Date: 28 Aug 07 - 09:23 PM


Thanks for your replies. No, I don't have Nolan Porterfield's biography.

Carrie Rodger's also wrote a book about her husband. Her bias may be a problem.

The real problem is accurate information. I know Rodgers wanted to play "T for Texas" for Peer on Aug. 4. It was his best song. I figure that a blues wasn't the type of song Peer wanted. Rodgers boldly went to NYC from Washington D.C. without an invite from Peer and little money. He called Peer when he got to NY saying "I just happened to be in town and decided to see if you needed any more recordings."

After arranging the session in nearby Camden, NJ he convinced Peer to record "T for Texas." I still don't think Peer was sure of his ability at that point. He thought his yodel was marketable. Peer was a shrewd A & R man but mostly from a monetary viewpoint.

Much of the internet bios contain errors about the early performers and finding info is important to me. There are mistakes in most of the biographers books as well.

Yet there are people who want accurate info and know things.



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Subject: RE: Music History Question: Jimmie Rodgers
From: GUEST,Richie
Date: 29 Aug 07 - 08:19 AM

Here's a great story about Rodgers:

Early in 1928 after Rodgers had cut "T for Texas" (which didn't take off until the summer) Rodgers was not happy with Peer or Victor and approached Columbia for an audition in Atlanta. Frank Walker, head of Columbia's Old Familiar Tunes who had recorded the Skillet Lickers and would one day sign Hank Williams, listened to Jimmie sing. He turned to his assistant Bill Brown and said, "Who needs Jimmie Rodgers, we've got Riley Puckett."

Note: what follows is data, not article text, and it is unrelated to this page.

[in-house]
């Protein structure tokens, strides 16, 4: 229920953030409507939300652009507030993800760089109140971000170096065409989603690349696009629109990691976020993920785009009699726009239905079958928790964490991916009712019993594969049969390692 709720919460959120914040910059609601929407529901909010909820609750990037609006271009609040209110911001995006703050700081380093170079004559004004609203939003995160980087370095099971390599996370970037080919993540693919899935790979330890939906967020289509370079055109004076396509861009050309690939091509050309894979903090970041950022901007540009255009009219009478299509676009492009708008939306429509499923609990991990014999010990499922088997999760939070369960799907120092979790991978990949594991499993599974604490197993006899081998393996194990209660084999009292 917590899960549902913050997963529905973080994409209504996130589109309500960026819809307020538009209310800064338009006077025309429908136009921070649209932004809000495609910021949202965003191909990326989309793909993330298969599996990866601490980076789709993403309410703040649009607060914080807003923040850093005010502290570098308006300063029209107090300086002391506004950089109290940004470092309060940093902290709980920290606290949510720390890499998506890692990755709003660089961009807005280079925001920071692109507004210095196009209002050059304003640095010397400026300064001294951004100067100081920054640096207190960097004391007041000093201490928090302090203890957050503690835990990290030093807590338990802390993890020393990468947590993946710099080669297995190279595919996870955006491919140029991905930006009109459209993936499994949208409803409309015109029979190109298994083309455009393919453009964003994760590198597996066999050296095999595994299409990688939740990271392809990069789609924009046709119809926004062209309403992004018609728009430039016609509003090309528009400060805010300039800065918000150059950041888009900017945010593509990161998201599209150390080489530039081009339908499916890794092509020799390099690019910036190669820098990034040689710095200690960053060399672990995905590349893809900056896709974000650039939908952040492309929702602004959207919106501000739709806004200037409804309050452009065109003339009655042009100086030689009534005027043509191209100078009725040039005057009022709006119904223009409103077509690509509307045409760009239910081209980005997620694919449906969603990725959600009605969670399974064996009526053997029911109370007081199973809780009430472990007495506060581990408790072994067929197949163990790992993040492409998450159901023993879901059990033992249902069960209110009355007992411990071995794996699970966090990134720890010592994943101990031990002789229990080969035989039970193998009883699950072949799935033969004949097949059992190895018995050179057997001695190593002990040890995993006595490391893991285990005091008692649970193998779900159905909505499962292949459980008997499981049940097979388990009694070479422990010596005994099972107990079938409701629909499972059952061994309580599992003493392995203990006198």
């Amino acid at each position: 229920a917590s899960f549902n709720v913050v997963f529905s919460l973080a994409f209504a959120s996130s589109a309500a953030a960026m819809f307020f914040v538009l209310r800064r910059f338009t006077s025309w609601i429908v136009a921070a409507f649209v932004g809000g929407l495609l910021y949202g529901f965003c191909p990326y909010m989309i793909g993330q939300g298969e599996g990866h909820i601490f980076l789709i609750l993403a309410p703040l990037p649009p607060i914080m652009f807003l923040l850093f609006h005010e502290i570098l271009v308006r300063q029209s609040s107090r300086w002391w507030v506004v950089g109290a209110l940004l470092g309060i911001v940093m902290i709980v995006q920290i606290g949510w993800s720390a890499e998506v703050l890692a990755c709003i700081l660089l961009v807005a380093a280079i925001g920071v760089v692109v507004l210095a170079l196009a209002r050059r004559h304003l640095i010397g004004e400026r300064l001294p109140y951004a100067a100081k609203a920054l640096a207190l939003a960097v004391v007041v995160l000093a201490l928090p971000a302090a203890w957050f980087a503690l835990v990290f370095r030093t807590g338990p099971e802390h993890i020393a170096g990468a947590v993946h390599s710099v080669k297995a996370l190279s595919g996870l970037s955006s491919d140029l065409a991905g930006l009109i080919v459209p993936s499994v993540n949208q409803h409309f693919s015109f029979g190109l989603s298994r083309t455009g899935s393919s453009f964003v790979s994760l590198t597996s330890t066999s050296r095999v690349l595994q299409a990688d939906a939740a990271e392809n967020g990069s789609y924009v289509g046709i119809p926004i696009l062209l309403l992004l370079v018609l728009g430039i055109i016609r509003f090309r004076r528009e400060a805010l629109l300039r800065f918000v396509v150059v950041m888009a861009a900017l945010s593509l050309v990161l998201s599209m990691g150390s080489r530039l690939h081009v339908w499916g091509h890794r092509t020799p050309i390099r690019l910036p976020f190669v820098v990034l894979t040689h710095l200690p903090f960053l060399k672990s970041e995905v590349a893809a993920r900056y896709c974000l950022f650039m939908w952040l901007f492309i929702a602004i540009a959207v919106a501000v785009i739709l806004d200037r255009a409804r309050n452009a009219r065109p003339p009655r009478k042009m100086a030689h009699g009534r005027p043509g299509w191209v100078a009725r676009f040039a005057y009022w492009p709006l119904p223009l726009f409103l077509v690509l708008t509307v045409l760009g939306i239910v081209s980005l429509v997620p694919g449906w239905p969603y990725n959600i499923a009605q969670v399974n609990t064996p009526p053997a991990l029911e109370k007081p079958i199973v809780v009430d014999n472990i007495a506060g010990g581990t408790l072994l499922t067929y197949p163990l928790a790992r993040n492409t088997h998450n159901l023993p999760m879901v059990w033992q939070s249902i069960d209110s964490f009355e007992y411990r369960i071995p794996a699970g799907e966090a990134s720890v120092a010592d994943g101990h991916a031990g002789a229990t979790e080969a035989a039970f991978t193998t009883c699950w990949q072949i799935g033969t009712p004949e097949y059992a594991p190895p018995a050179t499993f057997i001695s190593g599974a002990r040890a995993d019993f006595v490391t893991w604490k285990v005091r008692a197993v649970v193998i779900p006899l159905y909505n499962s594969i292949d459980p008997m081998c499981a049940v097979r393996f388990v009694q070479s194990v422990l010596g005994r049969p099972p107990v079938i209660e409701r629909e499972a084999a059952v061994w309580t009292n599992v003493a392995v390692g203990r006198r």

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Subject: RE: Music History Question: Jimmie Rodgers
From: Fred McCormick
Date: 29 Aug 07 - 10:37 AM


I can definitely recommend Porterfield's biography on Jimmie Rodgers, which also contains a useful discussion of Ralph Peer and his involvement with country music. When I read it I felt he could have pulled a few less punches, especially where Peer was concerned. However, given the extent to which he was relying on the co-operation of family members, his reticence is understandable.

Otherwise I think you'll find it the most accurate source of information on both caballeros there is.